16 Step 1.b - Stoichiometric Analysis
ATP ADP ATP ADP v3 v1 v2 G6P F6P FBP GLU 2 ATP -1 -1 GLU -1 3 ADP +1 +1 G6P +1 -1 F6P +1 -1 FBP +1 4 Action Description of the action Audio Narration Let us consider first 3 reactions of glycolsis and model their stoiciometric matrix. The rows of this matrix represents each reactant and product of all the reaction in this system. The column represents individual reaction, ex- in this case, there are 3 reaction steps. So column 1 represents 1st step, column 2, second step, column third step and so on. If a particular substrate is consumed in the reaction step, we fill -1 in the matrix. If it is produced we enter +1. And if it is not involved in the reaction, we write 0. For huge systems, we continue to fill the matrix in a similar form, by breaking the entire network into individual steps. Schematic to describe Stoichiomettric Model Follow steps in animation. Re-draw all images. Write the equations in proper manner as separate Images 5

17 Step 1.c - Stoichiometric Analysis
S: Vector of Concentration values N: Stochiometric Matrix v1 v2 v3 2 ATP -1 -1 GLU -1 ADP +1 +1 N = S = 3 G6P +1 -1 F6P +1 -1 FBP +1 v: Vector of Reaction rates T v = v1 v2 v3 4 Action Description of the action Audio Narration Schematic to describe Stoichiomettric Model Follow steps in animation. Re-draw all images. Matrix shown in the previous slide is divided into the three parts an each part is defined separately. Here, S is matrix of concentrations of each of the reactants/substrates. N is the matrix of the stoichiometric coefficient describing the production and consumption of reactants and products. V is the matrix of rates of the 3 reactions involved. Since v matrix needs to be multiplied with N, we will transpose it such that the number of rows in v equals the number of columns in N. 5

18 Step 1.d - Stoichiometric Analysis
── dt . = N v 2 -1 -1 ATP -1 GLU v1 . T = +1 +1 ADP 3 v1 v2 v2 v3 3 ROWS +1 -1 G6P v3 +1 -1 F6P +1 FBP 4 3 COLUMNS Action Description of the action Audio Narration Schematic to describe Stoichiomettric Model Follow steps in animation. Re-draw all images. Write the equations in proper manner as separate text The simple linear equation for modeling networks, takes the following shape in its vector form. Once such a model is constructed, if 2 variables are known, we can determine the unknown variables. The same concept of modeling systems can be applied to larger biological systems like: Metabolic Network Protein-Protein Interaction Gene regulatory Network 5

19 3 1 2 4 5 Step 2.a - Ordinary Differential Equations - Basics Action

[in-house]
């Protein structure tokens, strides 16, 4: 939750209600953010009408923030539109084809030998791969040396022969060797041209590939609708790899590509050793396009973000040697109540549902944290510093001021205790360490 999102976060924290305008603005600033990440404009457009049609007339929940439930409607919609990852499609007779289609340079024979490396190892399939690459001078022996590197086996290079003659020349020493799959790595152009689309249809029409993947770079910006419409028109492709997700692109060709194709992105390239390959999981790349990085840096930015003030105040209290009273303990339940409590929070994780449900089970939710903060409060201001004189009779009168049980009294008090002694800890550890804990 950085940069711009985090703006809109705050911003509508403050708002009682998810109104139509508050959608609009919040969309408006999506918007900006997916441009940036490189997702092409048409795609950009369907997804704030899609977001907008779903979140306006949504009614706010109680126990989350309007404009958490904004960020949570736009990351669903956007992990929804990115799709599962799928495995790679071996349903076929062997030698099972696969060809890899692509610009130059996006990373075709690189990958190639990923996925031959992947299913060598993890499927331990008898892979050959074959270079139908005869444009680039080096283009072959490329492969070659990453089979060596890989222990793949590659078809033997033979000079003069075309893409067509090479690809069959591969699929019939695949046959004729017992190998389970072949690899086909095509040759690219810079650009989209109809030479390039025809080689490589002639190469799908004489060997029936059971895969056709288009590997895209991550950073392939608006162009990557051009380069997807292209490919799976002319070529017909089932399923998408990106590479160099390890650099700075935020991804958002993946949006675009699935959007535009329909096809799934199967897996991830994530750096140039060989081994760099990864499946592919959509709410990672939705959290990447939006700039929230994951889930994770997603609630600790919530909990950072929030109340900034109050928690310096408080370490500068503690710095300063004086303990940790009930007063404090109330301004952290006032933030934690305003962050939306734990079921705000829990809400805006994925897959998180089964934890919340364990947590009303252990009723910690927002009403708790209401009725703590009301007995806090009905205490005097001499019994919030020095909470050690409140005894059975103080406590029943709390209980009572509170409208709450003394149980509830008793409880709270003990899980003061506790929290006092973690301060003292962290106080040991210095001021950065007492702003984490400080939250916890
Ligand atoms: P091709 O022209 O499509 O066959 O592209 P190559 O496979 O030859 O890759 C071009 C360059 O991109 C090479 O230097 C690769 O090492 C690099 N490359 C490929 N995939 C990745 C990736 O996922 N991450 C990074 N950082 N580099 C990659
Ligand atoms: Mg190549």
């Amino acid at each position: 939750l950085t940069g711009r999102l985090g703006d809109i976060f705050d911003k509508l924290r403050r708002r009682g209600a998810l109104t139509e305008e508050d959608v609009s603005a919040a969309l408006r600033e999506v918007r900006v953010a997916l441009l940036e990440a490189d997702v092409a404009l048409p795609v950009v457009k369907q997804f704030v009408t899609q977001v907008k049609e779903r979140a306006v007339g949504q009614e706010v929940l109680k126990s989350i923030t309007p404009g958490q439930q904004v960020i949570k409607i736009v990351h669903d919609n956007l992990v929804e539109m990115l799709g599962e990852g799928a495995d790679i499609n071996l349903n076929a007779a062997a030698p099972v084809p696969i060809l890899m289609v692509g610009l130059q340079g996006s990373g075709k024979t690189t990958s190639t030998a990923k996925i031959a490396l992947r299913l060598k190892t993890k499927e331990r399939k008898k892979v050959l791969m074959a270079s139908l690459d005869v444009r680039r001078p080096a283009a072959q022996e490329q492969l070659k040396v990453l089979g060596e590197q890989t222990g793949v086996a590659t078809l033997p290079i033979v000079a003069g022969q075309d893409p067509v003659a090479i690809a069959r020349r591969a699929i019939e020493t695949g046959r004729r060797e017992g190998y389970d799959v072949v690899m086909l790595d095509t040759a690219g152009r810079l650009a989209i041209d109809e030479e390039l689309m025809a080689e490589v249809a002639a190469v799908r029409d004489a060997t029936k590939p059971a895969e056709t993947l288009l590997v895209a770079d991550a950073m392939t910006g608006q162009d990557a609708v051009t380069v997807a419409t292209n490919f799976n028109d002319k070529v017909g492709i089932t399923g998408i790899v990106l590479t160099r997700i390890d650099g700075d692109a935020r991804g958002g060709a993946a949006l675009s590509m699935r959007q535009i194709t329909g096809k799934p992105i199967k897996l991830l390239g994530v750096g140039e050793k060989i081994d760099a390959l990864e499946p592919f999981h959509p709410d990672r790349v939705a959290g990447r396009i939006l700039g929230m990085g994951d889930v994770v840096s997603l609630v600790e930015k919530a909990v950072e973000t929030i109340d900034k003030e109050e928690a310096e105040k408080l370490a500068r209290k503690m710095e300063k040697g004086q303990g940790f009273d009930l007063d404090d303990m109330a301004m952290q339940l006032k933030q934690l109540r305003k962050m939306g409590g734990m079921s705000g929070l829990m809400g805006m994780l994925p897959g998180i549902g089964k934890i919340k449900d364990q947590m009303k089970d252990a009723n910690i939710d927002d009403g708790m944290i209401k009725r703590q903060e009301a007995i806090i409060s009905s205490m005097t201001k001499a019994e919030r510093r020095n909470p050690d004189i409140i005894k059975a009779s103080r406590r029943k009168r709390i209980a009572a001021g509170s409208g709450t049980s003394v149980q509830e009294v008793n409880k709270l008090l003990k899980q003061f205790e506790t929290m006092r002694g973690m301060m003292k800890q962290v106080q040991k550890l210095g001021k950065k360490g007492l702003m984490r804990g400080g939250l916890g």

The change in “a” during a short time interval ‘dt” is “f” times of “dt” Generalized form of an Ordinary Differential Equation (ODE) Concentrations of “a” does not change with time 2 Concentrations of “a” changes by dt in time “dt” Concentrations of “a” decreases with time. The larger the initial concentration of “a”, the larger is the decrease 3 Shows decrease in concentration 4 Action Description of the action Audio Narration Schematic to describe ODE Model Follow steps in animation. Re-draw all images. Write the equations in proper manner as separate text Here we describe basic Ordinary Differential Equations (ODE) with the help of simple equations. A general ODE “da by dt is equal to f”, signifies that ‘The change in “a” during a short time interval ‘dt” is “f” times of “dt”’. In the first equation “da by dt is equal to zero”, the concentration of “a” does not change with time. In the second equation, “da by dt is equal to one”, concentrations of “a” changes by dt in time “dt”. In the third equation “da by dt is equal to minus a”, Concentrations of “a” decreases with time. The larger the initial concentration of “a”, the larger is the decrease. The “minus” sign shows the decrease in concentration. 5

20 CONCENTRATION OF REACTANTS CONSTANTS OF PROPORTIONALITY
Step 2.b – Biological Reactions to Ordinary Differential Equations 1 Law of Mass-Action : The rate of a reaction is proportional to the product of the concentration of the reactants A 2 A B “a” reduces in concentration by a value which is proportional to its initial concentration. The concentration of “a” and “b” reduces and “c” increase with time by a value which is proportional to initial concentration of “a” and “b” 3 The concentration of “a” reduces and “b” increase with time by a value which is proportional to initial concentration of “a”. A + B C 4 5 CONCENTRATION OF REACTANTS CONSTANTS OF PROPORTIONALITY REACTANTS

21 3 1 2 4 5 Step 5: Action Description of the action Audio Narration
Schematic to describe ODE Model The Law of Mass-Action says that “The rate of a reaction is proportional to the product of the concentration of the reactants”. The highlighted variables depict the position of “reactant” in the “reactions” and the position of “concentration of reactants” in the “ODEs”. The only reactant involved in first reaction is “A”. As the equation shows, “A” reduces to zero with time. From the ODE, we infer, that as the time increases, a reduces in concentration by a value which is proportional to its initial concentration. In the second reaction, “A” converts to “B” with time. From the ODE for “A”, we infer, that as the time increases, “a” reduces in concentration by a value which is proportional to its initial concentration. From the ODE for “B”, we infer, that as the time increases, “b” increases in concentration by a value which is proportional to initial concentration of “a”. In the third reaction the concentration of “a” and “b” reduces and “c” increase with time by a value which is proportional to initial concentration of “a” and “b”. Re-draw all images. Highlight the components as shown in the slide animation. Write the equations in proper manner as separate text 2 3 4 5 Systems Biology: A Brief Overview, Hiroaki Kitano,, 1662 (2002); 295 Science

22 3 1 2 4 5 Step 2.c - Common Biological Ordinary Differential Equations